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Adalimumab and methotrexate is more effective than adalimumab alone in patients with established rheumatoid arthritis: results from a 6-month longitudinal, observational, multicentre study.

AbstractOBJECTIVES:
To compare the effectiveness of adalimumab monotherapy and adalimumab and methotrexate (MTX) combination therapy in patients with established rheumatoid arthritis.
METHODS:
Data from an ongoing longitudinal observational study in Norway were used to compare response to treatment with two different adalimumab regimens (monotherapy, n = 84; combination with MTX, n = 99). Patients were assessed with measures of disease activity, health status and utility scores. Within-group changes were analysed from baseline to follow-up at 3 and 6 months and the changes were compared between groups after adjustment for the propensity score. The groups were also compared for the proportions of patients achieving European League Against Rheumatism (EULAR) good response, Disease Activity Score (DAS)28 remission and treatment terminations.
RESULTS:
The improvement from baseline was significant for all measures in the adalimumab and MTX group, but only for DAS28, joint counts, two Short-form Health Survey with 36 questions (SF-36) dimensions and patient's and investigator's global assessment in the monotherapy group. All between-group differences were numerically in favour of combination therapy and significant for C reactive protein, joint counts, DAS28, Modified Health Assessment Questionnaire, investigator's global assessment, four SF-36 dimensions and Short Form 6D at 6 months. More patients in the combination therapy group reached EULAR good response (p<0.001) and remission (p = 0.07). At 6 months, 80.8% of the patients in the combination therapy group and 59.5% in the monotherapy group remained on treatment (p = 0.002). More withdrawals in the monotherapy group were due to adverse events.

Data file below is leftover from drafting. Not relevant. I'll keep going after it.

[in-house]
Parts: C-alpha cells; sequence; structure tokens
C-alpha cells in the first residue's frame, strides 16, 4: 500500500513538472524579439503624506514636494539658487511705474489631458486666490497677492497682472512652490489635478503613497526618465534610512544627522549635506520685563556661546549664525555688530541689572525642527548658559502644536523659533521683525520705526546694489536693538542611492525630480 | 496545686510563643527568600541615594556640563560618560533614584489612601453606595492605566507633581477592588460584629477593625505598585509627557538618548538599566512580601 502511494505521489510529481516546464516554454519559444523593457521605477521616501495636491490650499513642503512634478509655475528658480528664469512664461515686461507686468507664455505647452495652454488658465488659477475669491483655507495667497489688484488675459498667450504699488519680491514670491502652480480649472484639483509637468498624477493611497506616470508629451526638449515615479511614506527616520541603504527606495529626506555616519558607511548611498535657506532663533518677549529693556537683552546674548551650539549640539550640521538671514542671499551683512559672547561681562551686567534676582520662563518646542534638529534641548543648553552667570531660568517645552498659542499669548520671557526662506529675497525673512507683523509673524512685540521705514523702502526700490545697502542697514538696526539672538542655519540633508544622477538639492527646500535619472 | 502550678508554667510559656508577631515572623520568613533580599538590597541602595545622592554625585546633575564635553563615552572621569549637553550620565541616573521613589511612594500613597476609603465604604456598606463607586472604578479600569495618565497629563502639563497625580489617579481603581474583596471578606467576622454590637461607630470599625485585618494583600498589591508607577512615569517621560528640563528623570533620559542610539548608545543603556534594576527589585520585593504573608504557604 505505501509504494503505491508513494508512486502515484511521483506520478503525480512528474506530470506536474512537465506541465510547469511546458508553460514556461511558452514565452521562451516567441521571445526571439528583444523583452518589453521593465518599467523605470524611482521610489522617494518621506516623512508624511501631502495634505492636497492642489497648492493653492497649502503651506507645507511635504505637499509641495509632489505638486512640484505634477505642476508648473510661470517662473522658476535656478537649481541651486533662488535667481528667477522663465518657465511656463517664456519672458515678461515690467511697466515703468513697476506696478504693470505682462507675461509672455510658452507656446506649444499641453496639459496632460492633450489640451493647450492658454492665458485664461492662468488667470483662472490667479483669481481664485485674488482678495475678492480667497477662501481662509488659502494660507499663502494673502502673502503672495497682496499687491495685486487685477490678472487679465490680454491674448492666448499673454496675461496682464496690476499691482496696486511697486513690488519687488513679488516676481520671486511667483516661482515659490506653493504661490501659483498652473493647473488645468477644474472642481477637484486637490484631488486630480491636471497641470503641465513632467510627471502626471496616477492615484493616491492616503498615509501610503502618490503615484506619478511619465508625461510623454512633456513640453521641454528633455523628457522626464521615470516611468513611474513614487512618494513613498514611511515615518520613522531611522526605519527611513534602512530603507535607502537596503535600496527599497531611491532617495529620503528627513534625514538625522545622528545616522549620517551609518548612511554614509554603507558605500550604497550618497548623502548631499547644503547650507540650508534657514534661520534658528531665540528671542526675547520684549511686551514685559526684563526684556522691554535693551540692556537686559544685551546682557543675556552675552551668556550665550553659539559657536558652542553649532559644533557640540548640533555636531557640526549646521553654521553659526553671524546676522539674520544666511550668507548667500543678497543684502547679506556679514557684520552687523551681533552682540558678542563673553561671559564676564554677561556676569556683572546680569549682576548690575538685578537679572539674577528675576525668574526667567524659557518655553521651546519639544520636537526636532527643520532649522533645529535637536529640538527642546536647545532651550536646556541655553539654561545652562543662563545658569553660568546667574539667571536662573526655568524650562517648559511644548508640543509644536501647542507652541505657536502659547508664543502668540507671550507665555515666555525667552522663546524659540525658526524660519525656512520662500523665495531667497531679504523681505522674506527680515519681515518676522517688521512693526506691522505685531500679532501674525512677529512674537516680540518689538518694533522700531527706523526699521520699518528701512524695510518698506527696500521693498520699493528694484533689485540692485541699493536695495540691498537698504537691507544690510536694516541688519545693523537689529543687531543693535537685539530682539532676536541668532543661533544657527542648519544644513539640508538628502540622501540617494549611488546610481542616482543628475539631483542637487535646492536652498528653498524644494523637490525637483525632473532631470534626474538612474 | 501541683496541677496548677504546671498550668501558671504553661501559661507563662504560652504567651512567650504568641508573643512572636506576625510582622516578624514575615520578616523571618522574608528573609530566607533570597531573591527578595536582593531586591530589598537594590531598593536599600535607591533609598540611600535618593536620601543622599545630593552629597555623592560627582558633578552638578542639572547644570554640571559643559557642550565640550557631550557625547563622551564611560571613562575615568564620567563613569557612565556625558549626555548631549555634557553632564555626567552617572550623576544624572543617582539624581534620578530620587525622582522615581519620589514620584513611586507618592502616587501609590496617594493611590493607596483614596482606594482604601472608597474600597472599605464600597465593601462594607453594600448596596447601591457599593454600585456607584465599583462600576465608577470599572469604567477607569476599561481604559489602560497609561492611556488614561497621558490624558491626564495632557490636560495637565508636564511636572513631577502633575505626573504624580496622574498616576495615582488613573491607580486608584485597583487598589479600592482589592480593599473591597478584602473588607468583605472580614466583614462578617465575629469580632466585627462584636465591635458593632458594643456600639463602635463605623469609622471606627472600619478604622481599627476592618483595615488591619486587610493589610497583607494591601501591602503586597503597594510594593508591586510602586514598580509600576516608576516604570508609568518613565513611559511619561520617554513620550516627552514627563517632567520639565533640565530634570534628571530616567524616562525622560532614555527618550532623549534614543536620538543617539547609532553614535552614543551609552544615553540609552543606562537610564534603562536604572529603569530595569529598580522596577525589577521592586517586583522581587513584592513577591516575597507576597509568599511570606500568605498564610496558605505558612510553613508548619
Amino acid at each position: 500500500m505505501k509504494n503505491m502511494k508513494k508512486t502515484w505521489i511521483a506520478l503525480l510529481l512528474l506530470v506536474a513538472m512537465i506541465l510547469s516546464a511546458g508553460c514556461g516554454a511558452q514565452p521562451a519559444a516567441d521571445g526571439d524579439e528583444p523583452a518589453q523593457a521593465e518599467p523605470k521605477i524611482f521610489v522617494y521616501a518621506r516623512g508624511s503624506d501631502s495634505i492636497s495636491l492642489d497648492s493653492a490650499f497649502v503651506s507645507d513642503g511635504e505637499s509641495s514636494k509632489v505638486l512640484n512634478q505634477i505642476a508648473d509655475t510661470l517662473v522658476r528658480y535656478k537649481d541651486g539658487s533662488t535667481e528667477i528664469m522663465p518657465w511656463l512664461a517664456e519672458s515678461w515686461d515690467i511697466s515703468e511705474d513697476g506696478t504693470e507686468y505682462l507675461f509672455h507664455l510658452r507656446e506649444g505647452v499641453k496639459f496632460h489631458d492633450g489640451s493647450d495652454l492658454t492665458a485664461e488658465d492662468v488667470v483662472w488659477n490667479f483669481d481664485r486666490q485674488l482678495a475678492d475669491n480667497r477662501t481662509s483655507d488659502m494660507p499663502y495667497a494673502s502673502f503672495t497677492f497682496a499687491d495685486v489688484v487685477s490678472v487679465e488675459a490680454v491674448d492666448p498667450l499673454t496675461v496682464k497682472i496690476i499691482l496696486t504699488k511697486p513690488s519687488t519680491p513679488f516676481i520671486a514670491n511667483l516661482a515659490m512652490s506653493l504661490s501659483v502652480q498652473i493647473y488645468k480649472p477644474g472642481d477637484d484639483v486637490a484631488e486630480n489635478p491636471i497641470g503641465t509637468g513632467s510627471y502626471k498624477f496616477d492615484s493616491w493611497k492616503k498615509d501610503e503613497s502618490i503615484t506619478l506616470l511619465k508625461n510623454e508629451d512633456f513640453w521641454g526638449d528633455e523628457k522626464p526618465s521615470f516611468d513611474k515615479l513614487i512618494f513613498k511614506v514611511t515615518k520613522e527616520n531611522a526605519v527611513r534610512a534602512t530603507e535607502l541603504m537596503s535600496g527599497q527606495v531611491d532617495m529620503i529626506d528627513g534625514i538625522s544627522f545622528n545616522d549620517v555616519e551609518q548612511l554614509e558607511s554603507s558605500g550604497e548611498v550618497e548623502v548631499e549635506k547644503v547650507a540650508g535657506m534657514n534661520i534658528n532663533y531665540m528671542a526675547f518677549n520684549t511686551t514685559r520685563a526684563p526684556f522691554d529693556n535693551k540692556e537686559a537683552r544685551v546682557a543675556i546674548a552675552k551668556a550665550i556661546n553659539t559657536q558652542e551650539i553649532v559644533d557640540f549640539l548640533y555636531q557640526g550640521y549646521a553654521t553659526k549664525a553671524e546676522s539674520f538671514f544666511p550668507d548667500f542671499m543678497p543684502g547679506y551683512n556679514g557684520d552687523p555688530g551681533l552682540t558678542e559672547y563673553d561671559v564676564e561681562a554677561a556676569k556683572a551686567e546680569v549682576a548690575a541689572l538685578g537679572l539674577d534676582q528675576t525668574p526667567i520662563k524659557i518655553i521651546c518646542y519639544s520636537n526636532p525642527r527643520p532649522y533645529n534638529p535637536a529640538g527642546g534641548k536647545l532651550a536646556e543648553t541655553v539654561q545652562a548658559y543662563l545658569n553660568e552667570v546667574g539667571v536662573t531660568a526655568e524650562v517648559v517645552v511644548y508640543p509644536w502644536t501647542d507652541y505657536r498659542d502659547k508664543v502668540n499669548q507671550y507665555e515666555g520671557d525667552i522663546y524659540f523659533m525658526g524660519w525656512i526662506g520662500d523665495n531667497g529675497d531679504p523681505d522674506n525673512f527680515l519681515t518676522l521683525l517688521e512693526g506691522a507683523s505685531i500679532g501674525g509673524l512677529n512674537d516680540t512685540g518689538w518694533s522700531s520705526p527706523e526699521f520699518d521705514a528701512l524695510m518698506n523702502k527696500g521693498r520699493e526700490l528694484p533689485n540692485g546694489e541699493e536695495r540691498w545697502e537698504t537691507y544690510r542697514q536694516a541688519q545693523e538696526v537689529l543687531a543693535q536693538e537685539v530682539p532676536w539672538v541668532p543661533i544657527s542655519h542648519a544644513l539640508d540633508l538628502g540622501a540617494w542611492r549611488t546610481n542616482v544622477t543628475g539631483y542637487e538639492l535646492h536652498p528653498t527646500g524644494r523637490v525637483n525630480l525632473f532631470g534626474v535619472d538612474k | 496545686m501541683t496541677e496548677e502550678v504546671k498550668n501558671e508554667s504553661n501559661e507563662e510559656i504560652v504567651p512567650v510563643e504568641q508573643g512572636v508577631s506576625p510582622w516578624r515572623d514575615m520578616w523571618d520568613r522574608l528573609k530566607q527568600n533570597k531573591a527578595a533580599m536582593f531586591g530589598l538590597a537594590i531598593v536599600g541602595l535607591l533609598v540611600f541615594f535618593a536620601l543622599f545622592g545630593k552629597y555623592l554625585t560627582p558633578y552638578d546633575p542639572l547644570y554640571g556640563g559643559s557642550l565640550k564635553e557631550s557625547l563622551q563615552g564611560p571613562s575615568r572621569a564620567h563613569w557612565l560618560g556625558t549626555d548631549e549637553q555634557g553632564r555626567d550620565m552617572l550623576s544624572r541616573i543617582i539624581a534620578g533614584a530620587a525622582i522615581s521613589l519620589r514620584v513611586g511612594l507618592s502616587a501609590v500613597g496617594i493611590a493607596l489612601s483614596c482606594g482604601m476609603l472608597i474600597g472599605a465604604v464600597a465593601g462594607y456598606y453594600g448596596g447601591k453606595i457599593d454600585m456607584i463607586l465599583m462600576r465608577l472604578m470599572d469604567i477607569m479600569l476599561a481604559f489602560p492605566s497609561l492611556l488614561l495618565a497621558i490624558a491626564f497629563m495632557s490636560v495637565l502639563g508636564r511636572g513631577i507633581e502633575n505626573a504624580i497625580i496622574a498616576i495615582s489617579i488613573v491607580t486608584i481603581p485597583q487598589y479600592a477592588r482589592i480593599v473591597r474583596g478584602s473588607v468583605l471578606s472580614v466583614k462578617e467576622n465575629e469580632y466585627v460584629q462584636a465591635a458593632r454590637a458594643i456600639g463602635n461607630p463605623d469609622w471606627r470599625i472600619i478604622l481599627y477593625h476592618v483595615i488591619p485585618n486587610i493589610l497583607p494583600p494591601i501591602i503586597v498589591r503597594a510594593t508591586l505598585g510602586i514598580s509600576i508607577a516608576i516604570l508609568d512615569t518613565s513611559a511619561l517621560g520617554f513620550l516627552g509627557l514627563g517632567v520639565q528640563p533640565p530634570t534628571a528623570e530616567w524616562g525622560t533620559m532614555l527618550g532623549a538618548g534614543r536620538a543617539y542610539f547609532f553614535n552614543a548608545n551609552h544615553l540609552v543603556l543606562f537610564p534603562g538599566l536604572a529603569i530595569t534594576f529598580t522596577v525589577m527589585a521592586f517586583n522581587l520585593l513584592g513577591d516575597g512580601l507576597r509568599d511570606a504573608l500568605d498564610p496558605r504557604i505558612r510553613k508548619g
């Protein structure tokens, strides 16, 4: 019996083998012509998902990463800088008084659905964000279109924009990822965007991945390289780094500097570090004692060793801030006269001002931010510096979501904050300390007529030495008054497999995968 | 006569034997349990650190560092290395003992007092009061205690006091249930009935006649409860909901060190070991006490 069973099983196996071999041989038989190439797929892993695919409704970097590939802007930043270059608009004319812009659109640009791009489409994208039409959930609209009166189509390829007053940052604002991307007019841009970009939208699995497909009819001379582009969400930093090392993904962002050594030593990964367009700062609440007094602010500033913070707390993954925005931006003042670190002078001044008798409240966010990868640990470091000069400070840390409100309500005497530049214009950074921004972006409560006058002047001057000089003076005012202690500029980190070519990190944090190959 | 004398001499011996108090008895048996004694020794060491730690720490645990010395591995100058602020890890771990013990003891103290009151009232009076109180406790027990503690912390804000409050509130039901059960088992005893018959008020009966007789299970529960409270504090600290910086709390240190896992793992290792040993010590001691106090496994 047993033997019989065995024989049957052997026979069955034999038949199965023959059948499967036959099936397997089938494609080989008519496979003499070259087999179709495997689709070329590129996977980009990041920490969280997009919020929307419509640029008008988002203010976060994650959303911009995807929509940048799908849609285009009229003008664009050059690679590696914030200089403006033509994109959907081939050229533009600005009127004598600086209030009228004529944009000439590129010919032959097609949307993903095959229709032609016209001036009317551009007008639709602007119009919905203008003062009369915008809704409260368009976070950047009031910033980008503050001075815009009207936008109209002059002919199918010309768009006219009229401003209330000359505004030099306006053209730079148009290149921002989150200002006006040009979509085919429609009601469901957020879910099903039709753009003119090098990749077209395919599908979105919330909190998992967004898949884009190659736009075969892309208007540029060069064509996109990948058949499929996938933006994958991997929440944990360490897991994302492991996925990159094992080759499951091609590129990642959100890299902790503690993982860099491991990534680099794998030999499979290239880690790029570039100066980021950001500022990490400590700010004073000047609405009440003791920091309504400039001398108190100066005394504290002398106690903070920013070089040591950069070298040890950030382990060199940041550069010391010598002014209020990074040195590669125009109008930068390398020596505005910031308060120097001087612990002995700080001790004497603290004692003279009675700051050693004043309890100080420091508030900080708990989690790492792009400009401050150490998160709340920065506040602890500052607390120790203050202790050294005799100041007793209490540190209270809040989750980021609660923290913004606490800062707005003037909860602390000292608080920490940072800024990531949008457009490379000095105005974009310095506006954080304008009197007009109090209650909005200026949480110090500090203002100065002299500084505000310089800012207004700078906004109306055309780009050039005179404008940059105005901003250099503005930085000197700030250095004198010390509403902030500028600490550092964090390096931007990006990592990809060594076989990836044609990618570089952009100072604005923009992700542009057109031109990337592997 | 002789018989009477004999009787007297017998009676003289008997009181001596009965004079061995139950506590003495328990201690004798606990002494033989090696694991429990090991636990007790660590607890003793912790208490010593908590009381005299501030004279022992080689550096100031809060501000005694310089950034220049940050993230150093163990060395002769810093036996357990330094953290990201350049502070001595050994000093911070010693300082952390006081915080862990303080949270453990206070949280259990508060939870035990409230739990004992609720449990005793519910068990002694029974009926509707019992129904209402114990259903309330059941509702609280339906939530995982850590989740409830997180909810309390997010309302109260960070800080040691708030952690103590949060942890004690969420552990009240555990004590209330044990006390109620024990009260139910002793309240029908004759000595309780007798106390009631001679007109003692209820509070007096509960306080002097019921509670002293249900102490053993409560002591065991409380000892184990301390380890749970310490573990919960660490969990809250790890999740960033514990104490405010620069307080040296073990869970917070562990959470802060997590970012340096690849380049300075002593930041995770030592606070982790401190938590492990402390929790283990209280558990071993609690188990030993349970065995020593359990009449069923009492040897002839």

CONCLUSIONS:
Our results were consistent across several categories of end points and suggest that adalimumab combined with MTX is effective in patients with rheumatoid arthritis treated in daily clinical practice and is superior to adalimumab monotherapy.
AuthorsM S Heiberg, E Rødevand, K Mikkelsen, C Kaufmann, A Didriksen, P Mowinckel, T K Kvien
JournalAnnals of the rheumatic diseases (Ann Rheum Dis) Vol. 65 Issue 10 Pg. 1379-83 (Oct 2006) ISSN: 0003-4967 [Print] England
PMID16679432 (Publication Type: Clinical Trial, Phase IV, Journal Article, Multicenter Study, Research Support, Non-U.S. Gov't)
Chemical References
  • Antibodies, Monoclonal
  • Antibodies, Monoclonal, Humanized
  • Antirheumatic Agents
  • Tumor Necrosis Factor-alpha
  • Adalimumab
  • Methotrexate
Topics
  • Adalimumab
  • Adult
  • Aged
  • Antibodies, Monoclonal (adverse effects, therapeutic use)
  • Antibodies, Monoclonal, Humanized
  • Antirheumatic Agents (adverse effects, therapeutic use)
  • Arthritis, Rheumatoid (drug therapy)
  • Drug Therapy, Combination
  • Female
  • Humans
  • Longitudinal Studies
  • Male
  • Methotrexate (adverse effects, therapeutic use)
  • Middle Aged
  • Severity of Illness Index
  • Treatment Outcome
  • Tumor Necrosis Factor-alpha (antagonists & inhibitors)

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